WKU freshman beating cancer with Titans player’s support

Kelsey Towns, a sophomore from Nashville, was diagnosed with cancer in July 2010. While receiving treatment at Vanderbilt Children’s Hospital, she met Titans cornerback Cortland Finnegan, and the two became friends. Finnegan visited Towns in the hospital when she was receiving chemotherapy. Towns has been in remission for a little more than a year.

Anna Anderson

The summer of 2010 was Kelsey Towns’ last summer as a high school student. When her peers were gearing up for senior year at Father Ryan High School in Nashville, she was going through something different — cancer treatments.

Instead of planning for the future, Kelsey was fighting for it.

“It was kind of shocking because we hadn’t expected that at all,” Kelsey said.

In June of 2010, Kelsey, now an 18-year-old WKU freshman, found a lump on her right upper-thigh. After a doctor’s appointment and MRI at Vanderbilt University Medical Center, Kelsey said she wasn’t worried.

The doctors had concluded that the lump was benign and arranged for surgery to remove it.

It wasn’t until a follow-up appointment that she received the news. The lump the doctors removed wasn’t benign. It was a synovial sarcoma.

Kelsey said fewer than one in a million people are diagnosed with this form of cancer, and not much is known about its behavior.

“I have no idea how I got it,” she said. “There wasn’t a real treatment plan.”

Within the first two weeks of August, Kelsey had her first chemotherapy session. She received seven chemo treatments and five radiation treatments in all.

Kelsey’s mother, Lea Ann Towns, said the first round of chemo was difficult.

“Each round you do, you get a little smarter,” Lea Ann said, talking about medicines and tactics used for recovery after the sessions.

Lea Ann said that medicine wasn’t the only thing that helped Kelsey recover.

Before her second round of treatment, Kelsey made an unlikely friend in Cortland Finnegan, a cornerback for the Tennessee Titans.

Finnegan and fellow Titan Ryan Mouton were visiting patients in the children’s oncology unit in the Vanderbilt University Medical Center when they met Kelsey.

After their initial meeting, Kelsey said that Finnegan kept returning to her room throughout the day to check on her.

“I thought that was the last time I was going to see him,” she said. That wasn’t the case.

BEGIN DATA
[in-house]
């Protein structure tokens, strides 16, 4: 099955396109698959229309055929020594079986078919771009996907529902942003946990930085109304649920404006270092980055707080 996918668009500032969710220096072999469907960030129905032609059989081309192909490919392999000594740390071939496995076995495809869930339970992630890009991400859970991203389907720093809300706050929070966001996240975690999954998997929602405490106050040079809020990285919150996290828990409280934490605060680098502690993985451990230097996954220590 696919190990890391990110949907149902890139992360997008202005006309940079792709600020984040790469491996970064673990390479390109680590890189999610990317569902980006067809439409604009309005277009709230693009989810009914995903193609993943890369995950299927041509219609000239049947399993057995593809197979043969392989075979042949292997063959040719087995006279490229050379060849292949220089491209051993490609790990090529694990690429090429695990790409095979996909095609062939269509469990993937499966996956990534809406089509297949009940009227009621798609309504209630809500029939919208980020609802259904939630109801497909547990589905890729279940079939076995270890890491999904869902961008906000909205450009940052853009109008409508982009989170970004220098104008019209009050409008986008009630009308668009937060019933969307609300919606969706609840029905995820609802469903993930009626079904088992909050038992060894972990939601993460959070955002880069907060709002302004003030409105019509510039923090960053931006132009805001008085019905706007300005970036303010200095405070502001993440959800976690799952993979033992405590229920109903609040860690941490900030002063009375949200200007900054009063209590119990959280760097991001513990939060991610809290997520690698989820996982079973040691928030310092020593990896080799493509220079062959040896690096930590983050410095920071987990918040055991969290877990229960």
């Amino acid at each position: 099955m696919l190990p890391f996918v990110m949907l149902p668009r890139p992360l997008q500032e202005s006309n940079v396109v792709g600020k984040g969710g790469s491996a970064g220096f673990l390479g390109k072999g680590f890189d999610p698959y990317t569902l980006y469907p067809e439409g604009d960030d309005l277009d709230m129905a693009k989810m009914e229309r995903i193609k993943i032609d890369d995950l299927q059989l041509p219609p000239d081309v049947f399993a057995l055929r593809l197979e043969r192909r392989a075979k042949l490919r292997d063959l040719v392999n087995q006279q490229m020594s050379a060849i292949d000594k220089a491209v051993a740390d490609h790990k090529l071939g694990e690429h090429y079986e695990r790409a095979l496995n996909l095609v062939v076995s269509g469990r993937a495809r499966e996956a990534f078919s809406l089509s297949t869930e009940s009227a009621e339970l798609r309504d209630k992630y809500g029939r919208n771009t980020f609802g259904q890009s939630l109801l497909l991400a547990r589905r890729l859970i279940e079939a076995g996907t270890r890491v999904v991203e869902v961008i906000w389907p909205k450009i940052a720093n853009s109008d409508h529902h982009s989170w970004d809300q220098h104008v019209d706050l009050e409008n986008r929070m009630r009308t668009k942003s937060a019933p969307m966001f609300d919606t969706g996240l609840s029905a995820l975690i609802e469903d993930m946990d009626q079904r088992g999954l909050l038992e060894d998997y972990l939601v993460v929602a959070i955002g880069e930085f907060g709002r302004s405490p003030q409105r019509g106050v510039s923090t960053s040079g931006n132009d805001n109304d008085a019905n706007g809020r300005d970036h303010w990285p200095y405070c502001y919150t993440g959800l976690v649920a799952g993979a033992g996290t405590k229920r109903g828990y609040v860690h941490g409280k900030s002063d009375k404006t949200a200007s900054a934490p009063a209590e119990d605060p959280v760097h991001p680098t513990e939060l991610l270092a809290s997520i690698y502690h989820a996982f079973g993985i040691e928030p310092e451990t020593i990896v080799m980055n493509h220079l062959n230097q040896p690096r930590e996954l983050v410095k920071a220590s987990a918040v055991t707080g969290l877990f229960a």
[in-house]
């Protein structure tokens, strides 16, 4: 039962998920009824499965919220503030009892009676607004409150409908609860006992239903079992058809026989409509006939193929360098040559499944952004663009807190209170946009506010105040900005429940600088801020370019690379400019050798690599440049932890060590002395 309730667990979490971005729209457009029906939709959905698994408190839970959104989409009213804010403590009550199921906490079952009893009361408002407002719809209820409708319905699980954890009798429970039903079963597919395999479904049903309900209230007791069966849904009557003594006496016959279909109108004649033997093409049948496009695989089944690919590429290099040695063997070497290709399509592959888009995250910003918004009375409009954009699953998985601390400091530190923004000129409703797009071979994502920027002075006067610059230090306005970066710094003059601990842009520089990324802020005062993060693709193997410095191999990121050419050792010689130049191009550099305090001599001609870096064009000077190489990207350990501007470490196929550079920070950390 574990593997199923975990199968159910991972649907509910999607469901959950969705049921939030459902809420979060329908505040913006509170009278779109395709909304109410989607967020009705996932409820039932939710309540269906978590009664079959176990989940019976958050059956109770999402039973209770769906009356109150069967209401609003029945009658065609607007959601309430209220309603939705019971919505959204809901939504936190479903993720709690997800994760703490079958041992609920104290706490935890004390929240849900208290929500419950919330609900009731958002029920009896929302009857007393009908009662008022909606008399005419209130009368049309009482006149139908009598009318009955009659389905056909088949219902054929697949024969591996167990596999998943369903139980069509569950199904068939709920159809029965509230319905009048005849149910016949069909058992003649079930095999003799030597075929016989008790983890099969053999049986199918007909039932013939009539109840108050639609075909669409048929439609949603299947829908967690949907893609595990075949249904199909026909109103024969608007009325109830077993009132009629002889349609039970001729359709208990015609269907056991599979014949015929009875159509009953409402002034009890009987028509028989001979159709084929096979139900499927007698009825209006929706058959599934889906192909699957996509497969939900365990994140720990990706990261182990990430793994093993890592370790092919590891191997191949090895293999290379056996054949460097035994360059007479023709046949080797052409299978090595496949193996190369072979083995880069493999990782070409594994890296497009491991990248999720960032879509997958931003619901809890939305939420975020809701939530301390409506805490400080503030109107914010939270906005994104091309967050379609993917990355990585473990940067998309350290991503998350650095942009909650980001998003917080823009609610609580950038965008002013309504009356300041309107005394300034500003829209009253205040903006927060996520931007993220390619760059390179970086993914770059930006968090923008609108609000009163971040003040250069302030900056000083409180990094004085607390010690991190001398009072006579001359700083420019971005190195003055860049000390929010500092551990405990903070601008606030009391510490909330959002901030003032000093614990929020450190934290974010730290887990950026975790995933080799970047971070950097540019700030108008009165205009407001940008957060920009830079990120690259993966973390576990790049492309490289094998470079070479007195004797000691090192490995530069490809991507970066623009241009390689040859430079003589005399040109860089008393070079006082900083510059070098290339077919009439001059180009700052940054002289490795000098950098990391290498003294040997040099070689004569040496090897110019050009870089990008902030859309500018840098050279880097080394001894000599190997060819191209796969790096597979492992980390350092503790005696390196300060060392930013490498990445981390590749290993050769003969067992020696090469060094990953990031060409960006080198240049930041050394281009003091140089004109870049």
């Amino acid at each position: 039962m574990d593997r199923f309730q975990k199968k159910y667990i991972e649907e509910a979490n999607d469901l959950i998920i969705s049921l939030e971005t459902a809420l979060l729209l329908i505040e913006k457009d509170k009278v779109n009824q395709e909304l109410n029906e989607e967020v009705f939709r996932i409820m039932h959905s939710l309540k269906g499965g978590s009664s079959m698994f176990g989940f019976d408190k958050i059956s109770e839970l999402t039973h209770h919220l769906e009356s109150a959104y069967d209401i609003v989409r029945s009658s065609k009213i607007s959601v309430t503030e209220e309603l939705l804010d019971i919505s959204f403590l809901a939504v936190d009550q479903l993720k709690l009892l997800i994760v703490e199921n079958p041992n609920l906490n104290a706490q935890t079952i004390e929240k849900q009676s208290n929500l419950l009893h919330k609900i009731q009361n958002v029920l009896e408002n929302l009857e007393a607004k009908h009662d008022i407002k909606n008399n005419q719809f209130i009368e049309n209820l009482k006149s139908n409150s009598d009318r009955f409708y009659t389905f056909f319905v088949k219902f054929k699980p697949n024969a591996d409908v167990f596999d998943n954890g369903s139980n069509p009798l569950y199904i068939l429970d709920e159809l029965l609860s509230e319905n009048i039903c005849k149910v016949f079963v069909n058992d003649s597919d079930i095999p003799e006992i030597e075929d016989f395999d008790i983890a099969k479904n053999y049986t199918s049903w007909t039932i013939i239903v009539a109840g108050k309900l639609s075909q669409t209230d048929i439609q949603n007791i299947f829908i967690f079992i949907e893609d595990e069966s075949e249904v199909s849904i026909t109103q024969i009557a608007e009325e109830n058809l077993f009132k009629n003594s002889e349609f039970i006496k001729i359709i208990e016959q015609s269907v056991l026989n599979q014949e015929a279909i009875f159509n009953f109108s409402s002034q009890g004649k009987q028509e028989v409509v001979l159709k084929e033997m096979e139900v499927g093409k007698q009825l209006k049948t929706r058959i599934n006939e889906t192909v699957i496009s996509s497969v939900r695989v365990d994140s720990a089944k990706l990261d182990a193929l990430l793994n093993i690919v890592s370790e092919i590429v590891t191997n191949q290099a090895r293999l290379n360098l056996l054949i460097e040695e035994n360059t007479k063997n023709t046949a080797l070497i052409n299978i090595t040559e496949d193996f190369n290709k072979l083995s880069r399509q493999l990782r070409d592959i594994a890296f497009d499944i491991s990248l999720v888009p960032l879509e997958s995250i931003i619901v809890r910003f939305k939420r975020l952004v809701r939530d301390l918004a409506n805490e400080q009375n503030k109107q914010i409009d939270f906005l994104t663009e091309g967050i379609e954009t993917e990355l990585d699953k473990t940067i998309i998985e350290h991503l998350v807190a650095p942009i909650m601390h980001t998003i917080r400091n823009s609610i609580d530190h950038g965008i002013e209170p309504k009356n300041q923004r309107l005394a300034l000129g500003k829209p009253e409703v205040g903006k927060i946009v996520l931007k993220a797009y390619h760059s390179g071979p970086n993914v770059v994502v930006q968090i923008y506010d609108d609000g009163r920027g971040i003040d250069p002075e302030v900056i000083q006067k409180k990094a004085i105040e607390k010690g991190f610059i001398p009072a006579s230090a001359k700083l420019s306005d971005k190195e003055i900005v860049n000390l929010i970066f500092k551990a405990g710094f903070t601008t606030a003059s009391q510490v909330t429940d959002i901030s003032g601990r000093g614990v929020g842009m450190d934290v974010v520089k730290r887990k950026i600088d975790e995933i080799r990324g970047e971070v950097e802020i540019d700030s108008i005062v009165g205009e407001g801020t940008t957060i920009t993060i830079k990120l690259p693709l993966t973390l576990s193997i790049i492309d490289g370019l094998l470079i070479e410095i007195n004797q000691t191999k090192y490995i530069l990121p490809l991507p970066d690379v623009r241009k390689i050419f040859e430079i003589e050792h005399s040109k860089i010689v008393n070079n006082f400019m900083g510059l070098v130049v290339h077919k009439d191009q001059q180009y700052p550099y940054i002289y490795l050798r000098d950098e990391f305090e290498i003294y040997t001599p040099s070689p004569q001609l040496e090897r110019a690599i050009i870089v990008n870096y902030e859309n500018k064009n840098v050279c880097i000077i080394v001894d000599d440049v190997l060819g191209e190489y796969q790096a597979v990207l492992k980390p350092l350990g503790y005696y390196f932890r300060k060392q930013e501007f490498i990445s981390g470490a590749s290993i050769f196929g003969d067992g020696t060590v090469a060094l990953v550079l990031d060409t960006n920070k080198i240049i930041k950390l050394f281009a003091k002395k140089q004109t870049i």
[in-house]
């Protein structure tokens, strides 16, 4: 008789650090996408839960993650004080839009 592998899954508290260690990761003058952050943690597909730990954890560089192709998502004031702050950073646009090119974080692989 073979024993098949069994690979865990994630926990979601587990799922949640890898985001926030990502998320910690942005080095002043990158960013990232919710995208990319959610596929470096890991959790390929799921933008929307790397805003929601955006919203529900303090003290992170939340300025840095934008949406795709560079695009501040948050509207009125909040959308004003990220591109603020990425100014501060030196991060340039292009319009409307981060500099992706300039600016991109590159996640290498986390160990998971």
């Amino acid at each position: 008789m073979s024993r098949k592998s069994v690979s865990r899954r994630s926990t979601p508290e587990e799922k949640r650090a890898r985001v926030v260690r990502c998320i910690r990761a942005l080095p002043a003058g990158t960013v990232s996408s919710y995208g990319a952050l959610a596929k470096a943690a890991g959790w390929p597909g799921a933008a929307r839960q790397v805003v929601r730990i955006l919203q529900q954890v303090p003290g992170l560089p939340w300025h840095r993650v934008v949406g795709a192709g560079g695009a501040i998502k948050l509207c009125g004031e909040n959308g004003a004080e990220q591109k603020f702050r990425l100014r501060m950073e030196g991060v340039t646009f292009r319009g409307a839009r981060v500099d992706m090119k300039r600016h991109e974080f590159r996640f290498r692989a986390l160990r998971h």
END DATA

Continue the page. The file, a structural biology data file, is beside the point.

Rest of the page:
Shortly after seeing her for the first time, Finnegan gave her season tickets to  Titans games for that year and established himself as her friend.

Finnegan is currently on vacation in Ireland and was unable to comment for this story. In March of 2011, he told the Diocese of Nashville how he was impressed by her strength.

“In football you think you learn so much about perseverance and hard work, but you don’t really grasp it until you see someone with a life-threatening situation,” Finnegan told the Tennessee Register, the diocese’s newspaper. “She’s a warrior.”

Kelsey Towns said a major factor of her recovery was being able to attend Titans games on Sundays.

“As soon as I got the tickets, I knew I wouldn’t miss a game,” she said.

On Jan. 6, 2011, doctors told the Towns family that Kelsey was cancer-free. She was able to go back to school, and she said her life returned mostly to normal, except for her friendship with Finnegan.

Now that she attends WKU, Kelsey said she can’t attend every Titans game, though she still talks to Finnegan once a week.

Kelsey celebrated a year of being in remission last month and is focusing on moving forward. Although she had to give up playing volleyball when she was diagnosed, she is currently a manager for the WKU volleyball team. She met Ashley Potts, a defensive specialist for the Lady Toppers, at the beginning of last semester.

Potts, a Louisville sophomore, attended last year’s game between the Titans and the Indianapolis Colts with Kelsey.

Potts and Kelsey met with Finnegan after the game.

“He’s like her big brother,” Potts said about their friendship.

Potts said Kelsey is open about her experiences with cancer and is committed to helping others who have to go through similar struggles.

Kelsey plans to pursue a degree in nursing and wants to specialize in pediatric oncology. She said she was inspired to do this by the nurses who cared for her during treatments.

“I just want to give back to what they gave me,” she said.